In experiments where low levels of the Notch ICD could be detected in the presence of MAM and CBF1, the ICD was found to migrate on SDS-PAGE gels as a modified form that resembles the hyperphosphorylated form (Fig. ​6C, cf. lanes 9 and 10). In contrast, no evidence of hyperphosphorylation was observed when the ICD was coexpressed with CBF1 and the shorter MAM (1–301MM) protein (Fig. ​6C, cf. lanes 9–11). Further analysis revealed that modification of the ICD by MAM was reversed upon treatment with protein phosphatase (Fig. ​7A, cf. lanes 4 and 5), but not with Vanadate-inactivated phosphatase (Fig. ​7A, lane 6). We conclude that MAM promotes the hyperphosphorylation and proteolytic turnover of the Notch ICD in the presence of CBF1. Interestingly, Western blot analyses also revealed a change in the migration of endogenous CBP in cells expressing MAM (Fig. ​7B, cf. lanes 2 and 3). This altered migration was reversed by treatment of the cells with protein phosphatase in a manner that could be inactivated with Vanadate (Fig. ​7B, cf. lanes 7 and 8), indicating that MAM also promotes phosphorylation of CBP in vivo. This change in CBP phosphorylation was not observed upon expression with the C-terminal truncated MAM protein (1–301MM), indicating that TAD2 is required for MAM to promote phosphorylation of endogenous CBP in vivo. Taken together, these findings suggest that assembly of MAM into the Notch enhancer complex promotes the phosphorylation of CBP as well as the phosphorylation and turnover of the associated Notch ICD. These findings are summarized in the model shown in Figure ​8, and discussed further below.

Figure 7

Transient expression of MAM alters the phosphorylation of the Notch ICD and endogenous CBP proteins. (A) C2C12 cells were transfected with myc-tagged forms of ICD and CBF1 in the absence (lanes 13) or presence (lanes 46) of MAM, and...

Discussion

A key role for MAM in the Notch enhancercomplex

A common feature of developmental signaling pathways such as Notch, Wnt/Wg, Hedgehog, and TGF-β is the ligand-dependent mobilization of dedicated coactivators that target specific classes of enhancer factors. Like these other induced coactivators, the intracellular domain of the Notch receptor carries a potent transactivation domain that is otherwise lacking in its DNA-binding partner, CBF1 (Artavanis-Tsakonas et al. 1999; Mumm and Kopan 2000). Through reconstituting the activity of the Notch enhancer complex on chromatin, we find that the Notch ICD functions primarily to connect CBF1 to a second non-DNA-binding coactivator, MAM. In addition, we find that the activation domain of the ICD functions in a MAM-dependent manner in vitro. These observations strongly suggest that the minimal functional Notch enhancer complex is a heterotrimer composed of MAM, the Notch ICD, and CBF1.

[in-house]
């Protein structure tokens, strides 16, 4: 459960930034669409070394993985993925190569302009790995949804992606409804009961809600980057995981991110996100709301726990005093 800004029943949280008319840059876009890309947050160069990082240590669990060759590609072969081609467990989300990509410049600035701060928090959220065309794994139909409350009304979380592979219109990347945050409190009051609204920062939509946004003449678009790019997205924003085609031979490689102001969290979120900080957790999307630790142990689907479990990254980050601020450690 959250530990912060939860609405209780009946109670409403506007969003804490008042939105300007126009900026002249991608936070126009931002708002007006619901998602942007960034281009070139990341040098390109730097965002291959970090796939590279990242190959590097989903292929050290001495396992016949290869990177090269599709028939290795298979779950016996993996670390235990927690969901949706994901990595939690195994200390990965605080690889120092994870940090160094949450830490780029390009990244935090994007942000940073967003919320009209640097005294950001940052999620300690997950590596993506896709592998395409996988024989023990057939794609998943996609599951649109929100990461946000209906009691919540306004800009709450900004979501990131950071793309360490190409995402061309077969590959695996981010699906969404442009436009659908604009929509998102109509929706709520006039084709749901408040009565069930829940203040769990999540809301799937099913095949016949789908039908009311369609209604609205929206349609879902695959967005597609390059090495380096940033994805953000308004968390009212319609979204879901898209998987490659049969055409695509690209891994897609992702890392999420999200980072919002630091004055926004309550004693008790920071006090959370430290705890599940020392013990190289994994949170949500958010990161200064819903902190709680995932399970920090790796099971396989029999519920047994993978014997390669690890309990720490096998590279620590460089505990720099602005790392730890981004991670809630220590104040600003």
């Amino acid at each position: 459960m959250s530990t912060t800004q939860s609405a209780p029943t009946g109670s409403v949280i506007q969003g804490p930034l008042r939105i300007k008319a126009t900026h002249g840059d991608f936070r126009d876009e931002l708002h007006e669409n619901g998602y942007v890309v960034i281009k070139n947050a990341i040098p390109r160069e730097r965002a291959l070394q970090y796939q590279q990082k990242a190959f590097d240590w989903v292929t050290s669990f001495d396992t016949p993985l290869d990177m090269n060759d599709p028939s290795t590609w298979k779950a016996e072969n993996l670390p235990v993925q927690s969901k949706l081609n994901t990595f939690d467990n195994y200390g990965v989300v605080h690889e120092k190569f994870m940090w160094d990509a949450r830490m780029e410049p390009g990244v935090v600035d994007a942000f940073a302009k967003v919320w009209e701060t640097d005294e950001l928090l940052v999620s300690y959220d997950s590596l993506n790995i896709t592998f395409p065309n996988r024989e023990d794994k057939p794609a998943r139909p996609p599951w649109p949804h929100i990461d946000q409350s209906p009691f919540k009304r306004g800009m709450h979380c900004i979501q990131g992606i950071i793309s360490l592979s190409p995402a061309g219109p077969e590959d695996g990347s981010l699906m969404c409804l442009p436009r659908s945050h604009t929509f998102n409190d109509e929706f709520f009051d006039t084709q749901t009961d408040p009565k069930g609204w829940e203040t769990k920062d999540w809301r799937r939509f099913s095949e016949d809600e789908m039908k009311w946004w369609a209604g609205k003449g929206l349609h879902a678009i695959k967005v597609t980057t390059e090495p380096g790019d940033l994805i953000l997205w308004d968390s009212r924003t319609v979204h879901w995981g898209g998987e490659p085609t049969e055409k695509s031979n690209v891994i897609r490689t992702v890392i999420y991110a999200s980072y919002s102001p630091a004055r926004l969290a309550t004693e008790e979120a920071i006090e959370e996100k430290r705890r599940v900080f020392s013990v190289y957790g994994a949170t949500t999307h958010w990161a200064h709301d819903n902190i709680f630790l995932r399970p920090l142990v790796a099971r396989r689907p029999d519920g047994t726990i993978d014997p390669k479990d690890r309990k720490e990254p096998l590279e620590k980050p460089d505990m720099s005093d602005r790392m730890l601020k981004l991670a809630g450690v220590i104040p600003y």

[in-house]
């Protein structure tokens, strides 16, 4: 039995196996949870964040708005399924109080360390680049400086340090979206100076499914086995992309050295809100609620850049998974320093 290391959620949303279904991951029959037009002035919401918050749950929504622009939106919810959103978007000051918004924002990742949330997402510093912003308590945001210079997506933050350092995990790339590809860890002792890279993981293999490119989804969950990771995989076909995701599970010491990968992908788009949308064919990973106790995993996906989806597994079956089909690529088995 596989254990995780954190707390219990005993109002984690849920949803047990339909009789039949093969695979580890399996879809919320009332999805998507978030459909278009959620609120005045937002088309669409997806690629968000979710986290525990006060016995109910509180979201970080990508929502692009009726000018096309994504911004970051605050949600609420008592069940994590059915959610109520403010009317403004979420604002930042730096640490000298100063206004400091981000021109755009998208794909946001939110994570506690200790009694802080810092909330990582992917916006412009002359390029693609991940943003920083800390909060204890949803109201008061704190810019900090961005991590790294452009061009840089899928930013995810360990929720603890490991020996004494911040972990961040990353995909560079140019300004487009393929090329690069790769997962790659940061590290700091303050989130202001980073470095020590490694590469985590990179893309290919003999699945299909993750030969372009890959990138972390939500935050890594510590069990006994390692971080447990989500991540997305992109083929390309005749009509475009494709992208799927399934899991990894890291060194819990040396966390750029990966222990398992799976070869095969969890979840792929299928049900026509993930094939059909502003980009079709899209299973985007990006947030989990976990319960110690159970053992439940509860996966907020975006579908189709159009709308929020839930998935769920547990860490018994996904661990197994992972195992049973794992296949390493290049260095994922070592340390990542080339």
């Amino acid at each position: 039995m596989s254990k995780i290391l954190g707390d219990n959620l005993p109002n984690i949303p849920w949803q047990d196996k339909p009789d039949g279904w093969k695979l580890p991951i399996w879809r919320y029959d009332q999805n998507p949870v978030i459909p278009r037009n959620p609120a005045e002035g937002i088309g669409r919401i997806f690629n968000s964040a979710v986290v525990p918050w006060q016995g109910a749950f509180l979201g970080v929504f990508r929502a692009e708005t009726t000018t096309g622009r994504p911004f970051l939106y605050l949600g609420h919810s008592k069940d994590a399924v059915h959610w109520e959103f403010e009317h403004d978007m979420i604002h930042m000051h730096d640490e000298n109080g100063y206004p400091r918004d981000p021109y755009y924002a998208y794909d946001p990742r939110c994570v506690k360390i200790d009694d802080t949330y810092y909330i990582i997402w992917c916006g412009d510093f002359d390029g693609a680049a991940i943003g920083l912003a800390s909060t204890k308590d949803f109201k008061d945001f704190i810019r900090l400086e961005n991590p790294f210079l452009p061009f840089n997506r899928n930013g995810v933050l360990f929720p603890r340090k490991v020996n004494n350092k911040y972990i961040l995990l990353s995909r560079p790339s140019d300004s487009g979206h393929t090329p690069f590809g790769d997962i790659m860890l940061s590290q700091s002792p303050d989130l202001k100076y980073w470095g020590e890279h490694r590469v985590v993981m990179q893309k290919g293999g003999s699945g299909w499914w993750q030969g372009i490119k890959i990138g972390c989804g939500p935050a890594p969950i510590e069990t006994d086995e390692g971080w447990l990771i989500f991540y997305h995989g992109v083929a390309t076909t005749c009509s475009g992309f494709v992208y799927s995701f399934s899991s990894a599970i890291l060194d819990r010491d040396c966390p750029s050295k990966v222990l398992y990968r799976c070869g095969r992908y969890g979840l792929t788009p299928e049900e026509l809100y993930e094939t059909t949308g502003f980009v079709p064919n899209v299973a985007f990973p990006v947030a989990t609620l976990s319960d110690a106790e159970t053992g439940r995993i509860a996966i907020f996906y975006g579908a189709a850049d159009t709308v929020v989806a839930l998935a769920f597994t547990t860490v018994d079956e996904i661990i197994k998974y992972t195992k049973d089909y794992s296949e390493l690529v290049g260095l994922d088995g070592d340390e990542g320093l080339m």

In this respect, the Notch transactivation mechanism differs from that used by the Wnt/Wg signaling pathway, because the Wnt-responsive β-catenin–LEF-1 enhancer complex, unlike the ICD–CBF1 complex, is sufficient to initiate transcription on chromatin templates in vitro (Tutter et al. 2001). A key role for Notch in the assembly of multisubunit signaling complexes might serve to modulate the response of different cells to Notch ligand, depending on the level of available MAM in the nucleus. Moreover, the ICD may assemble multiple types of complexes with different coactivators such as SKIP (Zhou et al. 2000), which might functionally substitute for MAM in some cells. Previous studies have shown that binding of the Notch ICD to yet a different potential coactivator, Deltex, excludes binding to CBF1 (Yamamoto et al. 2001). Thus, an ICD–Deltex complex might target other enhancer-binding proteins and activate a distinct set of genes in response to Notch signaling. Although the composition of individual Notch signaling complexes has not yet been well defined, our data indicate that displacement of CBF-associated corepressors by a heterodimeric ICD–CBF1 complex would not be sufficient to activate a Notch target gene in chromatin (Fig. ​8A).